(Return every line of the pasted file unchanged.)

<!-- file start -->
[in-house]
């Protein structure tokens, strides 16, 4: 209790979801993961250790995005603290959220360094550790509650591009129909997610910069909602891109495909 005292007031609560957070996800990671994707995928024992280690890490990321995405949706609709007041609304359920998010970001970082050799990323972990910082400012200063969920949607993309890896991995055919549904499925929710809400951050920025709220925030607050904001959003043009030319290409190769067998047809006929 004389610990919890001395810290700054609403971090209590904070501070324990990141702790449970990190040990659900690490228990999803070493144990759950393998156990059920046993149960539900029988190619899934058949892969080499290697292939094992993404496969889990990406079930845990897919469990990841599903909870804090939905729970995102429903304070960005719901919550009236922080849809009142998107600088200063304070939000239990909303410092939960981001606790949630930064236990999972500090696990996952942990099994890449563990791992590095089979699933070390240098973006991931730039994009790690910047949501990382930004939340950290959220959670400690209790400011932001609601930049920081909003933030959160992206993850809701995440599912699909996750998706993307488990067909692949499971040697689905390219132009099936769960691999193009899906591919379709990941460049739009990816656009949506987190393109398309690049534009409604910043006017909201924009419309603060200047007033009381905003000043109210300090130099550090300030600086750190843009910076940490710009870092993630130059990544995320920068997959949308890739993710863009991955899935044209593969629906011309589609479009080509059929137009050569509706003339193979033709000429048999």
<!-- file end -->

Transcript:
[in-house]
């Protein structure tokens, strides 16, 4: 209790979801993961250790995005603290959220360094550790509650591009129909997610910069909602891109495909 005292007031609560957070996800990671994707995928024992280690890490990321995405949706609709007041609304359920998010970001970082050799990323972990910082400012200063969920949607993309890896991995055919549904499925929710809400951050920025709220925030607050904001959003043009030319290409190769067998047809006929 004389610990919890001395810290700054609403971090209590904070501070324990990141702790449970990190040990659900690490228990999803070493144990759950393998156990059920046993149960539900029988190619899934058949892969080499290697292939094992993404496969889990990406079930845990897919469990990841599903909870804090939905729970995102429903304070960005719901919550009236922080849809009142998107600088200063304070939000239990909303410092939960981001606790949630930064236990999972500090696990996952942990099994890449563990791992590095089979699933070390240098973006991931730039994009790690910047949501990382930004939340950290959220959670400690209790400011932001609601930049920081909003933030959160992206993850809701995440599912699909996750998706993307488990067909692949499971040697689905390219132009099936769960691999193009899906591919379709990941460049739009990816656009949506987190393109398309690049534009409604910043006017909201924009419309603060200047007033009381905003000043109210300090130099550090300030600086750190843009910076940490710009870092993630130059990544995320920068997959949308890739993710863009991955899935044209593969629906011309589609479009080509059929137009050569509706003339193979033709000429048999």